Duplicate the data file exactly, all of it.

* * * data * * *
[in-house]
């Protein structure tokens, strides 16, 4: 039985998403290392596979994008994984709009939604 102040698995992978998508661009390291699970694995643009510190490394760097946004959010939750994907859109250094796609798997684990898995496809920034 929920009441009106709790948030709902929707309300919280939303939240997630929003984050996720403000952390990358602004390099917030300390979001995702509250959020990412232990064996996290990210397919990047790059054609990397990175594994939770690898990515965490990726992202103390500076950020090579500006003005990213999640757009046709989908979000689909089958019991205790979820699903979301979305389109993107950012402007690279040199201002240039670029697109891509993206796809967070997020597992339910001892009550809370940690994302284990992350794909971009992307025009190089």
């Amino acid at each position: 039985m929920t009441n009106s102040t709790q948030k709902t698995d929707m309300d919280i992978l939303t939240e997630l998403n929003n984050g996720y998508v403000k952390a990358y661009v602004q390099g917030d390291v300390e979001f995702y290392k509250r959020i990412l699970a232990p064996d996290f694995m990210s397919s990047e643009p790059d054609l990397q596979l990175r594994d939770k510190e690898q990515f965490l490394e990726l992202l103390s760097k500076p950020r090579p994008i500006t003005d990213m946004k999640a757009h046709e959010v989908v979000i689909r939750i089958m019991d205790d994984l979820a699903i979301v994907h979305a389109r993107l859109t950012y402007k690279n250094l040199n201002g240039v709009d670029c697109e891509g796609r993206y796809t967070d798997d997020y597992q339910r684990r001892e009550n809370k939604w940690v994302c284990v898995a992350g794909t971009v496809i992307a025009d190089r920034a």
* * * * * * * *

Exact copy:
[in-house]
């Protein structure tokens, strides 16, 4: 039985998403290392596979994008994984709009939604 102040698995992978998508661009390291699970694995643009510190490394760097946004959010939750994907859109250094796609798997684990898995496809920034 929920009441009106709790948030709902929707309300919280939303939240997630929003984050996720403000952390990358602004390099917030300390979001995702509250959020990412232990064996996290990210397919990047790059054609990397990175594994939770690898990515965490990726992202103390500076950020090579500006003005990213999640757009046709989908979000689909089958019991205790979820699903979301979305389109993107950012402007690279040199201002240039670029697109891509993206796809967070997020597992339910001892009550809370940690994302284990992350794909971009992307025009190089």
């Amino acid at each position: 039985m929920t009441n009106s102040t709790q948030k709902t698995d929707m309300d919280i992978l939303t939240e997630l998403n929003n984050g996720y998508v403000k952390a990358y661009v602004q390099g917030d390291v300390e979001f995702y290392k509250r959020i990412l699970a232990p064996d996290f694995m990210s397919s990047e643009p790059d054609l990397q596979l990175r594994d939770k510190e690898q990515f965490l490394e990726l992202l103390s760097k500076p950020r090579p994008i500006t003005d990213m946004k999640a757009h046709e959010v989908v979000i689909r939750i089958m019991d205790d994984l979820a699903i979301v994907h979305a389109r993107l859109t950012y402007k690279n250094l040199n201002g240039v709009d670029c697109e891509g796609r993206y796809t967070d798997d997020y597992q339910r684990r001892e009550n809370k939604w940690v994302c284990v898995a992350g794909t971009v496809i992307a025009d190089r920034a």